UK to investigate Tunisia’s Ons Jabeur family lack of Wimbledon visas


Ons Jabeur celebrates with her trophy during the podium ceremony after loosing against Elena Rybakina on Saturday. AFP

Britain’s embassy in Tunisia said it will investigate after Ons Jabeur told the BBC website that family members did not have visas to watch her play in the Wimbledon final on Saturday.

Jabeur, the first Arab woman to reach a Grand Slam final in the modern era, was quoted by the BBC as saying her brother Hatem would “hopefully be there” on Saturday to watch her.

“But unfortunately the other members of my family don’t have visas,” the report, dated Friday, quoted her as saying. “It will be tough for them but they will be cheering for me back home.”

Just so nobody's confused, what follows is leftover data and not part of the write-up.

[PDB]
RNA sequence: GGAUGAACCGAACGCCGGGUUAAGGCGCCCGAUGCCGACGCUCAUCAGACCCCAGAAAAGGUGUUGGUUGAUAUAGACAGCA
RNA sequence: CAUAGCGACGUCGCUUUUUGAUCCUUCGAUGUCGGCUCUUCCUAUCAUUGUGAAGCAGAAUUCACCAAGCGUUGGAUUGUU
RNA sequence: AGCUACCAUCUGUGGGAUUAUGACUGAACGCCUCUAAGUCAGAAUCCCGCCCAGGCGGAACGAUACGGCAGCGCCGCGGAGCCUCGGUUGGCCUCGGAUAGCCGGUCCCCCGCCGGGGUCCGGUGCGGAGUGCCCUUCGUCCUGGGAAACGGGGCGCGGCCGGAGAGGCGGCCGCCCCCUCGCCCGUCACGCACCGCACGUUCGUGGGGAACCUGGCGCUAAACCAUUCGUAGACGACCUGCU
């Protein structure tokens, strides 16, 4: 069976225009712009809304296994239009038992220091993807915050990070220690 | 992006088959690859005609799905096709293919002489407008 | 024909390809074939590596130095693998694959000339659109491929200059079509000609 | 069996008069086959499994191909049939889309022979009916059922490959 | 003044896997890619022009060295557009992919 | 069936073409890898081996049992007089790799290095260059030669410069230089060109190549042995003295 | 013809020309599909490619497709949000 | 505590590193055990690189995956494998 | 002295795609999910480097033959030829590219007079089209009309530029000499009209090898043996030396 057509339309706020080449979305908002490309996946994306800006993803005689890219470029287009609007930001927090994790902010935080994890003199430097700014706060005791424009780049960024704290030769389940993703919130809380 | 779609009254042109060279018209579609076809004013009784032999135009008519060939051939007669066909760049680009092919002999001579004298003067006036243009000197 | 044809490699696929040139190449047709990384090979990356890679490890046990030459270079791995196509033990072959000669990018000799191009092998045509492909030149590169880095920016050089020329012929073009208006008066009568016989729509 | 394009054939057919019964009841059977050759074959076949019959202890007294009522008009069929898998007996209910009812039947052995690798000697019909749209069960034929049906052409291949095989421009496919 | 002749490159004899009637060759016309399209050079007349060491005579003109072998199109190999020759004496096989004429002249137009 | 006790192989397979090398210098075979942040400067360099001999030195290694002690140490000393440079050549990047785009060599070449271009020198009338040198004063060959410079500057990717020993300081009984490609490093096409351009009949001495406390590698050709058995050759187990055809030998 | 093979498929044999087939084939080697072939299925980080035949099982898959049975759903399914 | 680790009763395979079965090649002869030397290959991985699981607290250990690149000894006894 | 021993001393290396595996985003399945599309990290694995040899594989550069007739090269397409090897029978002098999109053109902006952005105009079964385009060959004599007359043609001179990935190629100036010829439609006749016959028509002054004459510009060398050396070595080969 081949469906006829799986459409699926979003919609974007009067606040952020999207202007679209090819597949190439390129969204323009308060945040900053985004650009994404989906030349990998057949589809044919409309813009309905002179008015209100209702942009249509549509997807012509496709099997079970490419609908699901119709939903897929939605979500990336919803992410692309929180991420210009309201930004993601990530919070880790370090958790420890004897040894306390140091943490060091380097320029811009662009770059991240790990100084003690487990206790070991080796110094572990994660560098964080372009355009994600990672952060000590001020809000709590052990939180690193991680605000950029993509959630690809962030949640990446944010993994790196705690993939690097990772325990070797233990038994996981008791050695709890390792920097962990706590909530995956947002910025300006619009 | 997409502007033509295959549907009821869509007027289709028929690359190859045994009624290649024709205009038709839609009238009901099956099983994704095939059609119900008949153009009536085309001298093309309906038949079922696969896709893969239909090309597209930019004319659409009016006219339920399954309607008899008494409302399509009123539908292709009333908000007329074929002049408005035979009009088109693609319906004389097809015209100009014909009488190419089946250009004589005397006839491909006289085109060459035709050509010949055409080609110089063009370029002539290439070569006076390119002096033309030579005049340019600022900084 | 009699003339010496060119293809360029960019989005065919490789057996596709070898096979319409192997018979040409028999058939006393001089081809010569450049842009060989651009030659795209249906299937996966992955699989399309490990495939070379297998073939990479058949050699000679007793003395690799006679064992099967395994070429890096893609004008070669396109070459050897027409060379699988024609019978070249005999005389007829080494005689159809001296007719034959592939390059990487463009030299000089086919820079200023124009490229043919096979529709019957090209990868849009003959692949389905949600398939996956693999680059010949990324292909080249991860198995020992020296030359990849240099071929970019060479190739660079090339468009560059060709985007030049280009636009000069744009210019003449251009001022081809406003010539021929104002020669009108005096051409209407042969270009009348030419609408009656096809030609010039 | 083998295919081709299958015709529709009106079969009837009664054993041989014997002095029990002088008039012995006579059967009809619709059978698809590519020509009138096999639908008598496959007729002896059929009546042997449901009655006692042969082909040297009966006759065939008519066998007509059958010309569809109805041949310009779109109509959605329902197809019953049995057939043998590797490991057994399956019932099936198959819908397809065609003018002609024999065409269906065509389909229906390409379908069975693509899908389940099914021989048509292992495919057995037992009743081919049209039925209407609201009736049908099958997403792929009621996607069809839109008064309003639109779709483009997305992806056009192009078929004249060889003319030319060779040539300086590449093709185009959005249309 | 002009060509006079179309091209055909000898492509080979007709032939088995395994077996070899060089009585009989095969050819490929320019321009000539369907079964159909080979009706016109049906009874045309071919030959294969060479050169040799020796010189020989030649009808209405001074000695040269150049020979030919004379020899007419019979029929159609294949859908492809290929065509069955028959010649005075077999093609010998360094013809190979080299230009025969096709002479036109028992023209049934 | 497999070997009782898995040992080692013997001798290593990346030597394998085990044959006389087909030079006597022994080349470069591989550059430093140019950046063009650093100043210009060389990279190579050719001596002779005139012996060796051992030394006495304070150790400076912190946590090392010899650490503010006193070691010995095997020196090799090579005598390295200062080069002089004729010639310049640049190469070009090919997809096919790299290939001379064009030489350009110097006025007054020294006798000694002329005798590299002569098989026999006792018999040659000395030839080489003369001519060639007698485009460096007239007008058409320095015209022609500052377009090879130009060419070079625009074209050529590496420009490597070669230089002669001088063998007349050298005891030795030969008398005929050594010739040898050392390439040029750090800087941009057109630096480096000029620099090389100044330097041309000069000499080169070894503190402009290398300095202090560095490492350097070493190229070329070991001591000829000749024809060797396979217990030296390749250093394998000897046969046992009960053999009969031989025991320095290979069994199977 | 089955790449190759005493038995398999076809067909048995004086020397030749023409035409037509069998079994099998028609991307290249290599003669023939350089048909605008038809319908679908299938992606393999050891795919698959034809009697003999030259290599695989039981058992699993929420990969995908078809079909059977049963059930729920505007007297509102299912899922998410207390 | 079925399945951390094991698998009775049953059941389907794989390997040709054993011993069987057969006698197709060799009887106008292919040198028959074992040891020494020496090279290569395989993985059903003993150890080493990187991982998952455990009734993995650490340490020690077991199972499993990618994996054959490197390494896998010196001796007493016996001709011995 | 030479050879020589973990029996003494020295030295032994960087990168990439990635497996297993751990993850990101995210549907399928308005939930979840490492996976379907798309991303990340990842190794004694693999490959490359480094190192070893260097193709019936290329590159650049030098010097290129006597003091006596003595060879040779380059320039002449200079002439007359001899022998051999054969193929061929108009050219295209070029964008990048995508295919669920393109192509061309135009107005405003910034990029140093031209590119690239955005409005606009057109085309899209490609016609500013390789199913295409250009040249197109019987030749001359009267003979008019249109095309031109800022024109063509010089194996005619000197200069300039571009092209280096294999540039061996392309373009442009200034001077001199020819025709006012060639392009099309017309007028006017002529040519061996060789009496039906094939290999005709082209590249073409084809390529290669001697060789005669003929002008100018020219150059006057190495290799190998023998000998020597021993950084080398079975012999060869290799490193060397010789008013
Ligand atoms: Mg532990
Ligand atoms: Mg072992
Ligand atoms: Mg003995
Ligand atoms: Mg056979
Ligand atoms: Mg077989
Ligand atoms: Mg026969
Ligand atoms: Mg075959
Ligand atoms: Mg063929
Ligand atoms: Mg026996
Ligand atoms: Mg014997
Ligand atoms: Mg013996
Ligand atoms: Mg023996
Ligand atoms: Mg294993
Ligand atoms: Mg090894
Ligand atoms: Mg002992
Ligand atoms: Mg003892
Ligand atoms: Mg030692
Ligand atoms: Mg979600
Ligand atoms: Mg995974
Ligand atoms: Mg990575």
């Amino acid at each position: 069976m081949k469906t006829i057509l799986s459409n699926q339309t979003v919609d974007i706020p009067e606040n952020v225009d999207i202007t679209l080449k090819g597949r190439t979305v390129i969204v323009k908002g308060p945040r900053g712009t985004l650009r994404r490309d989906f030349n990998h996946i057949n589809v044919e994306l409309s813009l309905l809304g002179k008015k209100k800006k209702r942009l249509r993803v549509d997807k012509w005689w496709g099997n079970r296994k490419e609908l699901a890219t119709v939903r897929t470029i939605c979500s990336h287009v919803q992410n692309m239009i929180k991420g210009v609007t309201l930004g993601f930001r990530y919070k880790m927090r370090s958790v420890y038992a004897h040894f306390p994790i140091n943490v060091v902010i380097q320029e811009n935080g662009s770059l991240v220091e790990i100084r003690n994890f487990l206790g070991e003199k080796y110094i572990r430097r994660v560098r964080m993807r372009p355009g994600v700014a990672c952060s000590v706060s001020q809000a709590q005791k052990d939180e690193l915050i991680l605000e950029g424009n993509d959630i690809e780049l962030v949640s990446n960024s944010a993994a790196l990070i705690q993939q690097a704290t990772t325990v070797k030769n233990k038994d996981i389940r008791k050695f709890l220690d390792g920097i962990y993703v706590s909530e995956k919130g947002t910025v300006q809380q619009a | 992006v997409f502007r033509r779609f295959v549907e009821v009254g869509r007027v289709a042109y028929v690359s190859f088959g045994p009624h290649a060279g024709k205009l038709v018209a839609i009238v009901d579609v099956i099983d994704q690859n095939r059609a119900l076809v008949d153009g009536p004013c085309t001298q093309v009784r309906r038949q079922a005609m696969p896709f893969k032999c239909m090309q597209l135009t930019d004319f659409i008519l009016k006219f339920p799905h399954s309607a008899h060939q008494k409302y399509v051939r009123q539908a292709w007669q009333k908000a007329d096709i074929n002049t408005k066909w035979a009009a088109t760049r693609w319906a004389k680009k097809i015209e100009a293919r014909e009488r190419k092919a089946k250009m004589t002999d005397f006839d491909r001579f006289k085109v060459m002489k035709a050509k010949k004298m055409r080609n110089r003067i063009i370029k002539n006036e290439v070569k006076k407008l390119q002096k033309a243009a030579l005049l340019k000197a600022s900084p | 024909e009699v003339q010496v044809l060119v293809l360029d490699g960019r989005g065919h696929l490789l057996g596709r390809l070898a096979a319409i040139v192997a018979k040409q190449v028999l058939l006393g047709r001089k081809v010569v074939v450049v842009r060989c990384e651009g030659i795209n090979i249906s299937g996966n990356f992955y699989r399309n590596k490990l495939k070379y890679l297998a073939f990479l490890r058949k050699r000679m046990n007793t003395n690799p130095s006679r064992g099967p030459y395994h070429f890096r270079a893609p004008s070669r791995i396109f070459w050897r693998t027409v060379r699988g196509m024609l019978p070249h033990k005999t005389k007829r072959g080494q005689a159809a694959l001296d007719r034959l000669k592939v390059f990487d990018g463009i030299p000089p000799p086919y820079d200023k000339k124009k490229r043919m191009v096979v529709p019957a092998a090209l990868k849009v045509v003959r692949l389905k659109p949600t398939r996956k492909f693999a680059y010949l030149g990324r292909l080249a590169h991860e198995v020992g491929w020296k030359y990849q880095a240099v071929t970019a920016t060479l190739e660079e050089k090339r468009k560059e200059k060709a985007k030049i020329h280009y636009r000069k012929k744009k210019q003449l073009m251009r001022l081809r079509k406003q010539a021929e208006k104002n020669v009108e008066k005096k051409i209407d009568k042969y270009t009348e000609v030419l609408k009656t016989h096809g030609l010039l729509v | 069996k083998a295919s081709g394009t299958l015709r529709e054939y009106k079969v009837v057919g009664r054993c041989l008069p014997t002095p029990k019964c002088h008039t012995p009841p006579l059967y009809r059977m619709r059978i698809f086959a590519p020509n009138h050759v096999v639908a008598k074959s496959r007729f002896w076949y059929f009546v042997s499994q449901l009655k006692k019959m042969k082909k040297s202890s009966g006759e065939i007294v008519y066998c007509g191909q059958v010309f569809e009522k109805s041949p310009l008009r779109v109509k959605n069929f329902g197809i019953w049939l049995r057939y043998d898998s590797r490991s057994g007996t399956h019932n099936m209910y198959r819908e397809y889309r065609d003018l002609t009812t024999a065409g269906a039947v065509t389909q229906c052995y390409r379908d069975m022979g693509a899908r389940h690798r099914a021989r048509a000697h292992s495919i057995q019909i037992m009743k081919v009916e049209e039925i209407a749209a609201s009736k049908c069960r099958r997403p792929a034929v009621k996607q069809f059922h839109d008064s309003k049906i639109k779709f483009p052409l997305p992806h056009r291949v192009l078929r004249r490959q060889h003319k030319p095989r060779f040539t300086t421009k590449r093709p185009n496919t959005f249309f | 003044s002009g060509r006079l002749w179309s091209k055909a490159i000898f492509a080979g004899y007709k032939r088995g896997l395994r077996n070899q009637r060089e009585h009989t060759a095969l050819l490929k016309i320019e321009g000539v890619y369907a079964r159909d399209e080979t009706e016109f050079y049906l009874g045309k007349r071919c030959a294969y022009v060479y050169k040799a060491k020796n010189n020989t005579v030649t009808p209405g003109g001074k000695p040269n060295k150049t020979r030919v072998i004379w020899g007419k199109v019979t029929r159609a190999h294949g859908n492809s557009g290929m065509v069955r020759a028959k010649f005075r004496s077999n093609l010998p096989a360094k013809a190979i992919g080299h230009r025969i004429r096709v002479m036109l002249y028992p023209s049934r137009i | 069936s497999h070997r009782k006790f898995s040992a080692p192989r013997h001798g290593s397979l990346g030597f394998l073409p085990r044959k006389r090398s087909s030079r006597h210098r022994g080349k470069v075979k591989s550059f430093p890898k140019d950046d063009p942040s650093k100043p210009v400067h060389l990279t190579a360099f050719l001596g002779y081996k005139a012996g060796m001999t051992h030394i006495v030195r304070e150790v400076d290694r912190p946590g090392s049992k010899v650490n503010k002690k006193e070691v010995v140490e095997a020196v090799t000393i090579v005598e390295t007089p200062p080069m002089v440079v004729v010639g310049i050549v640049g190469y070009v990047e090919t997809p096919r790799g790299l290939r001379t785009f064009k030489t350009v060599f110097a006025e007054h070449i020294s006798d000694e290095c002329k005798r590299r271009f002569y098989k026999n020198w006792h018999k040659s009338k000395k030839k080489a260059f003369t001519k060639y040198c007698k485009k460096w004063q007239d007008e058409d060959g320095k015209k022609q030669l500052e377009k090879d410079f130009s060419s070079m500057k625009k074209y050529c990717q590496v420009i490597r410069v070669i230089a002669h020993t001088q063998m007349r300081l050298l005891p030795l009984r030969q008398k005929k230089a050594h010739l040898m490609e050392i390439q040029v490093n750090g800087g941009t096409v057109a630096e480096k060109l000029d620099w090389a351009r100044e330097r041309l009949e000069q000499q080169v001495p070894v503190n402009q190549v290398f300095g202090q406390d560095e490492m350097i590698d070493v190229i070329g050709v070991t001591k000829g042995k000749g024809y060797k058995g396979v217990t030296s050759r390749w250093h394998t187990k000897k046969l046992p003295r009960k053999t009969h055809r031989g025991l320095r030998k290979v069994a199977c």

Whether the family had applied for visas was not immediately clear. On its official Twitter feed, the British embassy in Tunis said it was cheering Jabeur on.

“We’re sorry to hear that your parents and sister aren’t able to be there to support you, and we will look into what happened,” it said.

Jabeur lost the match to Russian-born Elena Rybakina, representing Kazakhstan. She said her parents weren’t in the stadium either. It was not clear why.

Players representing Russia and Belarus were banned from Wimbledon in the wake of Russia’s invasion of Ukraine.

Agence France-Presse




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